I’m much enjoying Richard Morris’s classic book Churches in the Landscape and have just reached this fascinating table. There’s quite a bit of speculation built into it, but the point is to explore the idea that a few “super-towns” (London, Winchester, Norwich, Lincoln, York) grew large enough pre-Conquest to develop an urban version of the church building boom in the eleventh century and before the firming up of the parochial system made such multiplication much more difficult. Towns which were smaller or grew later had fewer churches.
We have a little evidence of church building following attendance demands, but I wonder if we are seeing here an urban expression of the church as status symbol on a thegn-ly estate, so some of them could have quite small and almost private chapels.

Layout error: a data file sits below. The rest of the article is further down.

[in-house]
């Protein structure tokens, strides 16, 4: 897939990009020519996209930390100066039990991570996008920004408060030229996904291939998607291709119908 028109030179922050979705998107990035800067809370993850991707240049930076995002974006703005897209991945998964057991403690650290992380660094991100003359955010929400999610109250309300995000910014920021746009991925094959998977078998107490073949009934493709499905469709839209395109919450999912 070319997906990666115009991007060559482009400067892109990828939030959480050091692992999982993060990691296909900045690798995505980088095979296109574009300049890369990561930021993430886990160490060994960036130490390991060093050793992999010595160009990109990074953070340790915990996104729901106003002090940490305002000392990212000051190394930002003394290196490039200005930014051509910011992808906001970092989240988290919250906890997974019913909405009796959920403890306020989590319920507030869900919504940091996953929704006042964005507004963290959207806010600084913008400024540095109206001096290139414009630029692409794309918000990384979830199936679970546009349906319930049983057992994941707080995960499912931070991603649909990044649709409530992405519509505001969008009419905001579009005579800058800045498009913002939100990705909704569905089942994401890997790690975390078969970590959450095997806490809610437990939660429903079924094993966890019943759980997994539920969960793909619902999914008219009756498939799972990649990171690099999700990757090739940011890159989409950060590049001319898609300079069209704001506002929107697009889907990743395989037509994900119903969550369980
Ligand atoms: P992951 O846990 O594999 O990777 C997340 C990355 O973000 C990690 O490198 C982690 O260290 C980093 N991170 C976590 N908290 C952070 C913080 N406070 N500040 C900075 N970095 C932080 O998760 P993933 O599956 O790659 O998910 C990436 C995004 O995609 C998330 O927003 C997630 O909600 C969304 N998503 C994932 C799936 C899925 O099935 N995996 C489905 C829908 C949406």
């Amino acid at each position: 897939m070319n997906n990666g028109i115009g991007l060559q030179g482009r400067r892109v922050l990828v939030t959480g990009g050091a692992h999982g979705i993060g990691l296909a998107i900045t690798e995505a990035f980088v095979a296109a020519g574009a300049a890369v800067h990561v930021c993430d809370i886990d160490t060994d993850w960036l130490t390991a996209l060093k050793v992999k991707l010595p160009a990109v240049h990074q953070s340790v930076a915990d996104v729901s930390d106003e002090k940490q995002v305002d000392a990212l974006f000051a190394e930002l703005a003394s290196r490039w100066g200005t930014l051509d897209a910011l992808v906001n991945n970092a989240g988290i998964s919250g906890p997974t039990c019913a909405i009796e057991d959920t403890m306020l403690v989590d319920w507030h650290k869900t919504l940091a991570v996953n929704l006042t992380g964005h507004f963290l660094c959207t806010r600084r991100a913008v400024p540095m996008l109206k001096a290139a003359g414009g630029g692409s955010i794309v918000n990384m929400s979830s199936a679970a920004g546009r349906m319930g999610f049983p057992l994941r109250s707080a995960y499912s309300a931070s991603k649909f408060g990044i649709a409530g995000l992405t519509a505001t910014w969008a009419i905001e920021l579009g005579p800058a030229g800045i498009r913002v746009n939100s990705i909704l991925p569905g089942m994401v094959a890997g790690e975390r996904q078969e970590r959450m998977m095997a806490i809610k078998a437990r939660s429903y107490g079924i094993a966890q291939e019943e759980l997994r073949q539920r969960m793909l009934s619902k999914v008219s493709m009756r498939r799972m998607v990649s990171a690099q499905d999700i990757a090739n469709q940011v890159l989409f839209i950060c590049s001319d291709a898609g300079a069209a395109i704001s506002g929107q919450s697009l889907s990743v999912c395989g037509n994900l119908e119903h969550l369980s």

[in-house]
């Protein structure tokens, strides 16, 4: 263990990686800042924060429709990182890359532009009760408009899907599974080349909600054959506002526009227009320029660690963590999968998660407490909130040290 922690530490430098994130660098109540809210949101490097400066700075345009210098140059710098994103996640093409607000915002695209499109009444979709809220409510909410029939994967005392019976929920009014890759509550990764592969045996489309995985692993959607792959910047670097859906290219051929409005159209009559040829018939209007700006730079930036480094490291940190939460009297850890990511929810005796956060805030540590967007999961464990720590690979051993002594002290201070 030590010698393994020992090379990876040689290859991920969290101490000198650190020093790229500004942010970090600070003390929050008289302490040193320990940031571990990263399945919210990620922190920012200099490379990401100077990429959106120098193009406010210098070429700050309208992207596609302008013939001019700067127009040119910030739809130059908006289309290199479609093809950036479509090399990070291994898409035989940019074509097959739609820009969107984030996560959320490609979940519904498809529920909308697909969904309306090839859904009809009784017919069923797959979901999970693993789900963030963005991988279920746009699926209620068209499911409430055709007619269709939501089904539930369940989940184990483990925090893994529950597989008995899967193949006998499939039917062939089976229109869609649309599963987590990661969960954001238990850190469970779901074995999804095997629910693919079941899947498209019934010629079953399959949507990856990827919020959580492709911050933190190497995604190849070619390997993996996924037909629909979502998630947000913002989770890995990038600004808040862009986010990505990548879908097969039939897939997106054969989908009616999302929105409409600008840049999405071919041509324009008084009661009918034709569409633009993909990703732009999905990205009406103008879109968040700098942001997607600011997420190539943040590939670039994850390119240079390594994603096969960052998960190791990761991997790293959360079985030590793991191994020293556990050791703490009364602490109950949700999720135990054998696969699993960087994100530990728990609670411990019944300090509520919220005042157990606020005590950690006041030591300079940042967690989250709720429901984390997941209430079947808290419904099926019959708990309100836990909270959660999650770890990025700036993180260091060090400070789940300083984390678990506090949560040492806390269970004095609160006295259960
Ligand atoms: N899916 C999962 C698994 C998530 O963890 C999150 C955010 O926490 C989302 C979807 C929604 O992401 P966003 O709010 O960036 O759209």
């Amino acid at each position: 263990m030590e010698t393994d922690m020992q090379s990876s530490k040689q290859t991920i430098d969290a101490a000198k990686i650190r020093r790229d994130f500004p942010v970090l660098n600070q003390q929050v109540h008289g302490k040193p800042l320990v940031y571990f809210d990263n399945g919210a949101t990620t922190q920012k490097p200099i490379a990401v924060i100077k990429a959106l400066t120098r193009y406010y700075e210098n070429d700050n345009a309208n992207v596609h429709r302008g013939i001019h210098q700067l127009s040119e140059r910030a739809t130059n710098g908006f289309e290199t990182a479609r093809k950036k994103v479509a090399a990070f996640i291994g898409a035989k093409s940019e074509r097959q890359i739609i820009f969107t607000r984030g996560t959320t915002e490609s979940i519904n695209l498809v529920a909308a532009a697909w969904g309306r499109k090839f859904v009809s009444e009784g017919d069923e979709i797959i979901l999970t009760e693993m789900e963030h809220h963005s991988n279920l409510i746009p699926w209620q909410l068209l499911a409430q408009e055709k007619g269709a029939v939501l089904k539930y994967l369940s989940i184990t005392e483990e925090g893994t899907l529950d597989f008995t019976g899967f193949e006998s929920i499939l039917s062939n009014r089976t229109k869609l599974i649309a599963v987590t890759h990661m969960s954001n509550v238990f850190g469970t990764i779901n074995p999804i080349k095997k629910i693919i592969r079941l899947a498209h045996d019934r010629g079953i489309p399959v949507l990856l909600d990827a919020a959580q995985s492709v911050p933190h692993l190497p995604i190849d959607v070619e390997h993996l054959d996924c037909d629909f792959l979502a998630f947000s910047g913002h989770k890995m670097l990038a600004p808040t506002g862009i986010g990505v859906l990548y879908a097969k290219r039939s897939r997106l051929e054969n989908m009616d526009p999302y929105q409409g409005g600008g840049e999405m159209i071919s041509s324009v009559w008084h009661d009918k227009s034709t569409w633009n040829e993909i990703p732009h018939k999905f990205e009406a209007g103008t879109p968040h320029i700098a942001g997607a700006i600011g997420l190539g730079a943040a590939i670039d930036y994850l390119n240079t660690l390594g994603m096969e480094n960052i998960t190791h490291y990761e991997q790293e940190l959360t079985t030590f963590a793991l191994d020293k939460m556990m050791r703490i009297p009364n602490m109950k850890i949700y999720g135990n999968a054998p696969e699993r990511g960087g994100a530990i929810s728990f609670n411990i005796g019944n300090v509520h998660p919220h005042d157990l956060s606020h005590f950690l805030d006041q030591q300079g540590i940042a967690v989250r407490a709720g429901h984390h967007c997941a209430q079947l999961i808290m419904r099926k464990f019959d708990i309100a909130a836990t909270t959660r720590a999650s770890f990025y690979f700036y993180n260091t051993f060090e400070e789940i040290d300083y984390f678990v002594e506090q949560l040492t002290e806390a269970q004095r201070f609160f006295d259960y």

But still, what a contrast with the “standard” 1:6000 ratio for urban parishes when I started out, let alone the much higher figures now emerging.
And of course it highlights the question of what the ministry and mission of the church will look like if it loses its population base and physical footprint (and to some extent therefore its stipendiary ministers).
The same question and challenge applies whether you consider social service or evangelistic conversion as the priority. It’s still very different if we are rather suddenly rather small.